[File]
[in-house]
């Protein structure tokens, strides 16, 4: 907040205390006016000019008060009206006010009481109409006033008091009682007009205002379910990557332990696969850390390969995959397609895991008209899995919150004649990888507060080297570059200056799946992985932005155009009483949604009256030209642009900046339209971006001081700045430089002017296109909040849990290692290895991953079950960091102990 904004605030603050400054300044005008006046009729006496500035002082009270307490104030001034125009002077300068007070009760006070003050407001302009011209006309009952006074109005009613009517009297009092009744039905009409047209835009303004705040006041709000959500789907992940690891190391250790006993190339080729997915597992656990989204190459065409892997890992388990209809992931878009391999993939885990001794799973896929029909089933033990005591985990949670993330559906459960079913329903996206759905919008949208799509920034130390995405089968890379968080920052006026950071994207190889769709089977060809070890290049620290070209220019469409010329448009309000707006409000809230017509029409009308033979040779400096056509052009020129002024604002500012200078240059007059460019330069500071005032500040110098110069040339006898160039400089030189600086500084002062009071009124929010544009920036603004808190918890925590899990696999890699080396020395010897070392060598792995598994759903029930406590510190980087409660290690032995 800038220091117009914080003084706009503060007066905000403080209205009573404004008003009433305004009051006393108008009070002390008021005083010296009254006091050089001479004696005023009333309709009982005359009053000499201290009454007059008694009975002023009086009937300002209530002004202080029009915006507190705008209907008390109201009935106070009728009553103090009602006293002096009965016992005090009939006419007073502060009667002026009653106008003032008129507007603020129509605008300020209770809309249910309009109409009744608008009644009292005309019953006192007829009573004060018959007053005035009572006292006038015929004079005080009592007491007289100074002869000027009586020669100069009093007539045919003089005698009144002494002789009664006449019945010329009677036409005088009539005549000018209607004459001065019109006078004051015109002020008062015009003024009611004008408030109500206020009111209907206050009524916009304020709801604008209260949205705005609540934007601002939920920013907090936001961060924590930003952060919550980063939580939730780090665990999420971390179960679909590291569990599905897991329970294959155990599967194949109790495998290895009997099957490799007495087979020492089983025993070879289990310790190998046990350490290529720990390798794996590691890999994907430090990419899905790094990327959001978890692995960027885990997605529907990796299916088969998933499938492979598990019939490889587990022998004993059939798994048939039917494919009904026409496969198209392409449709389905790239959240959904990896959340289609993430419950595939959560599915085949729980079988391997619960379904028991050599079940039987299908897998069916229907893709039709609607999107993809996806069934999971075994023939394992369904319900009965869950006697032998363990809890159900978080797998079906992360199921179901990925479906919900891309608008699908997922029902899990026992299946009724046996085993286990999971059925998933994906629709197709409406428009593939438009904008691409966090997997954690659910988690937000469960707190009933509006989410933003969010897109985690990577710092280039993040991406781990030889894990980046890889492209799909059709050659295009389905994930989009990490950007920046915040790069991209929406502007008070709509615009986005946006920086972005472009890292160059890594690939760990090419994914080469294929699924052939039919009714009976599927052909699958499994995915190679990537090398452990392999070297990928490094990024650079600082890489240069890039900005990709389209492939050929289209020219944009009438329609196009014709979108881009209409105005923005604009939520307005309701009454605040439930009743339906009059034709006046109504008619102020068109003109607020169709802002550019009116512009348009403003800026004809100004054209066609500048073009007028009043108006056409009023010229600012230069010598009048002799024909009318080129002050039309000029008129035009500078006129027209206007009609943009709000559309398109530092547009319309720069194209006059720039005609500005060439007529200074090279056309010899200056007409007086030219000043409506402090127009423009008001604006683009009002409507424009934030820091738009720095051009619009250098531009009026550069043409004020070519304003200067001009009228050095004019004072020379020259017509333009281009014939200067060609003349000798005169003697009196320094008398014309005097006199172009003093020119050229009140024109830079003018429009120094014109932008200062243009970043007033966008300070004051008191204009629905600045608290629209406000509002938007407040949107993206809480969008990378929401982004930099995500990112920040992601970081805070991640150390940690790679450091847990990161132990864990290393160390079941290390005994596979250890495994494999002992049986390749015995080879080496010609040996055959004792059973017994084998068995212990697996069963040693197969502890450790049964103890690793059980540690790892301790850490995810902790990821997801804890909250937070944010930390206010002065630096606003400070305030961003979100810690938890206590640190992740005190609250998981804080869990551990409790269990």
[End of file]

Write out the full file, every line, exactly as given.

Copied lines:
[in-house]
């Protein structure tokens, strides 16, 4: 907040205390006016000019008060009206006010009481109409006033008091009682007009205002379910990557332990696969850390390969995959397609895991008209899995919150004649990888507060080297570059200056799946992985932005155009009483949604009256030209642009900046339209971006001081700045430089002017296109909040849990290692290895991953079950960091102990 904004605030603050400054300044005008006046009729006496500035002082009270307490104030001034125009002077300068007070009760006070003050407001302009011209006309009952006074109005009613009517009297009092009744039905009409047209835009303004705040006041709000959500789907992940690891190391250790006993190339080729997915597992656990989204190459065409892997890992388990209809992931878009391999993939885990001794799973896929029909089933033990005591985990949670993330559906459960079913329903996206759905919008949208799509920034130390995405089968890379968080920052006026950071994207190889769709089977060809070890290049620290070209220019469409010329448009309000707006409000809230017509029409009308033979040779400096056509052009020129002024604002500012200078240059007059460019330069500071005032500040110098110069040339006898160039400089030189600086500084002062009071009124929010544009920036603004808190918890925590899990696999890699080396020395010897070392060598792995598994759903029930406590510190980087409660290690032995 800038220091117009914080003084706009503060007066905000403080209205009573404004008003009433305004009051006393108008009070002390008021005083010296009254006091050089001479004696005023009333309709009982005359009053000499201290009454007059008694009975002023009086009937300002209530002004202080029009915006507190705008209907008390109201009935106070009728009553103090009602006293002096009965016992005090009939006419007073502060009667002026009653106008003032008129507007603020129509605008300020209770809309249910309009109409009744608008009644009292005309019953006192007829009573004060018959007053005035009572006292006038015929004079005080009592007491007289100074002869000027009586020669100069009093007539045919003089005698009144002494002789009664006449019945010329009677036409005088009539005549000018209607004459001065019109006078004051015109002020008062015009003024009611004008408030109500206020009111209907206050009524916009304020709801604008209260949205705005609540934007601002939920920013907090936001961060924590930003952060919550980063939580939730780090665990999420971390179960679909590291569990599905897991329970294959155990599967194949109790495998290895009997099957490799007495087979020492089983025993070879289990310790190998046990350490290529720990390798794996590691890999994907430090990419899905790094990327959001978890692995960027885990997605529907990796299916088969998933499938492979598990019939490889587990022998004993059939798994048939039917494919009904026409496969198209392409449709389905790239959240959904990896959340289609993430419950595939959560599915085949729980079988391997619960379904028991050599079940039987299908897998069916229907893709039709609607999107993809996806069934999971075994023939394992369904319900009965869950006697032998363990809890159900978080797998079906992360199921179901990925479906919900891309608008699908997922029902899990026992299946009724046996085993286990999971059925998933994906629709197709409406428009593939438009904008691409966090997997954690659910988690937000469960707190009933509006989410933003969010897109985690990577710092280039993040991406781990030889894990980046890889492209799909059709050659295009389905994930989009990490950007920046915040790069991209929406502007008070709509615009986005946006920086972005472009890292160059890594690939760990090419994914080469294929699924052939039919009714009976599927052909699958499994995915190679990537090398452990392999070297990928490094990024650079600082890489240069890039900005990709389209492939050929289209020219944009009438329609196009014709979108881009209409105005923005604009939520307005309701009454605040439930009743339906009059034709006046109504008619102020068109003109607020169709802002550019009116512009348009403003800026004809100004054209066609500048073009007028009043108006056409009023010229600012230069010598009048002799024909009318080129002050039309000029008129035009500078006129027209206007009609943009709000559309398109530092547009319309720069194209006059720039005609500005060439007529200074090279056309010899200056007409007086030219000043409506402090127009423009008001604006683009009002409507424009934030820091738009720095051009619009250098531009009026550069043409004020070519304003200067001009009228050095004019004072020379020259017509333009281009014939200067060609003349000798005169003697009196320094008398014309005097006199172009003093020119050229009140024109830079003018429009120094014109932008200062243009970043007033966008300070004051008191204009629905600045608290629209406000509002938007407040949107993206809480969008990378929401982004930099995500990112920040992601970081805070991640150390940690790679450091847990990161132990864990290393160390079941290390005994596979250890495994494999002992049986390749015995080879080496010609040996055959004792059973017994084998068995212990697996069963040693197969502890450790049964103890690793059980540690790892301790850490995810902790990821997801804890909250937070944010930390206010002065630096606003400070305030961003979100810690938890206590640190992740005190609250998981804080869990551990409790269990």